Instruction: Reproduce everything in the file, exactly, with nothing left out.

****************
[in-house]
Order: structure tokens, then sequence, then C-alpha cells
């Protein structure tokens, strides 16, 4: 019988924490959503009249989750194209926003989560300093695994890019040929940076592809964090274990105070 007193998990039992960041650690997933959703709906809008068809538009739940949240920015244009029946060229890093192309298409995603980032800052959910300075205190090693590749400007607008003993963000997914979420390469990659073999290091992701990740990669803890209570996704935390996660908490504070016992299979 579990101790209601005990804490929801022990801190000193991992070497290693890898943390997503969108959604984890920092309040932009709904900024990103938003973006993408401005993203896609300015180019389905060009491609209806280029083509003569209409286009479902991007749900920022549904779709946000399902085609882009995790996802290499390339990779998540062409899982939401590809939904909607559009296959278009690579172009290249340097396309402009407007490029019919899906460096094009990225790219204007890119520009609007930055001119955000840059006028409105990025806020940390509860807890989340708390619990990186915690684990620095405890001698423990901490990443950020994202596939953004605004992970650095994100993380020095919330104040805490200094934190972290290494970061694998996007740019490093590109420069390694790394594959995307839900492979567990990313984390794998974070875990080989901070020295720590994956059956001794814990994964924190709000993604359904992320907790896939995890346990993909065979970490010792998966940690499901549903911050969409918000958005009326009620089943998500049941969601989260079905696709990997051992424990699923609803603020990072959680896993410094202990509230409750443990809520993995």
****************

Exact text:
[in-house]
Order: structure tokens, then sequence, then C-alpha cells
């Protein structure tokens, strides 16, 4: 019988924490959503009249989750194209926003989560300093695994890019040929940076592809964090274990105070 007193998990039992960041650690997933959703709906809008068809538009739940949240920015244009029946060229890093192309298409995603980032800052959910300075205190090693590749400007607008003993963000997914979420390469990659073999290091992701990740990669803890209570996704935390996660908490504070016992299979 579990101790209601005990804490929801022990801190000193991992070497290693890898943390997503969108959604984890920092309040932009709904900024990103938003973006993408401005993203896609300015180019389905060009491609209806280029083509003569209409286009479902991007749900920022549904779709946000399902085609882009995790996802290499390339990779998540062409899982939401590809939904909607559009296959278009690579172009290249340097396309402009407007490029019919899906460096094009990225790219204007890119520009609007930055001119955000840059006028409105990025806020940390509860807890989340708390619990990186915690684990620095405890001698423990901490990443950020994202596939953004605004992970650095994100993380020095919330104040805490200094934190972290290494970061694998996007740019490093590109420069390694790394594959995307839900492979567990990313984390794998974070875990080989901070020295720590994956059956001794814990994964924190709000993604359904992320907790896939995890346990993909065979970490010792998966940690499901549903911050969409918000958005009326009620089943998500049941969601989260079905696709990997051992424990699923609803603020990072959680896993410094202990509230409750443990809520993995």